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CarpeLibrum

Carpe Librum

Reviews and bookish conversation with author Samantha Wilcoxson.

If I am lost, you will find me in medieval England.

You can also find me - and my books - on my blog.

Historical Novel Society

Currently reading

The Last Lancastrian: A Story of Margaret Beaufort (Plantagenet Embers Novellas Book 1)
Samantha Wilcoxson
A Tale of Two Cities
Charles Dickens, Gillen D'Arcy Wood
Goliath Must Fall: Winning the Battle Against Your Giants
Louie Giglio
Martin Luther: Renegade and Prophet
Lyndal Roper
The Circle Maker: Praying Circles Around Your Biggest Dreams and Greatest Fears
Mark Batterson
1517: Martin Luther and the Invention of the Reformation
Peter Marshall
House of Beaufort: The Bastard Line that Captured the Crown
Nathen Amin

Review: Workhouse Girl by Dilly Court - DNF

The Workhouse Girl - Dilly Court

I read about 40% of this book before giving up. It has many reviews from people who clearly adored it, but it was not for me. It has an implausible storyline with unlikely circumstances and unbelievable characters.

Only the first chapter of this book takes place in a workhouse, where nothing was described to my satisfaction. The reader is simply informed that the master and mistress of the house are stereotypical bullies who hate the children in their charge. They are sure they should have held out for more money after they sell young Sarah to a well-off gentleman who feels sorry for her. From the rich benefactor to the friendly kidnapper and prim schoolteacher who remains in the story for unexplained reasons after she is no longer needed, the characters in this were bland and unbelievable.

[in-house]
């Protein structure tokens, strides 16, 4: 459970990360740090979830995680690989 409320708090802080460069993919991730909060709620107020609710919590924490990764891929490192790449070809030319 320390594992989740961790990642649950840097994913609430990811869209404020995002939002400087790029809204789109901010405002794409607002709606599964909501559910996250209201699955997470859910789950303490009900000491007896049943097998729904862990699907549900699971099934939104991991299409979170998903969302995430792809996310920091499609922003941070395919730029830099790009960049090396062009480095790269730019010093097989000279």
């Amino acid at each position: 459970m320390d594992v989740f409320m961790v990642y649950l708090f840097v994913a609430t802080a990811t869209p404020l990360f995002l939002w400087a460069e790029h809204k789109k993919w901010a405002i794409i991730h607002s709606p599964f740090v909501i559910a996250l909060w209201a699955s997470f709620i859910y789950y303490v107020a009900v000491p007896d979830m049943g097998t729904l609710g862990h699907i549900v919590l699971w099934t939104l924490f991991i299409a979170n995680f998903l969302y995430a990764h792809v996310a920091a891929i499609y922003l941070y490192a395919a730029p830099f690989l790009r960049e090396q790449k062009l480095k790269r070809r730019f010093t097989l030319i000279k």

After only a few weeks with her new family, ridiculous events keep Sarah from them for the next five years. When she reappears on the scene, we are supposed to believe that the head of the family that chose not to reclaim her after they discovered who had kidnapped her has been waiting to see Sarah before he can die in peace. Um, OK.

(show spoiler)


Besides the fact that this is not at all about living in a workhouse, I just could not get into this story or bring myself to care about the characters. Considering Sarah seemed to come out of things peachy-keen so far no matter what happened, I will assume that holds true for the rest of the novel.

If you enjoy light, feel-good stories, this may appeal to you. I was hoping for something of higher quality to follow up Jennifer Worth's Shadow of the Workhouse. This is not it.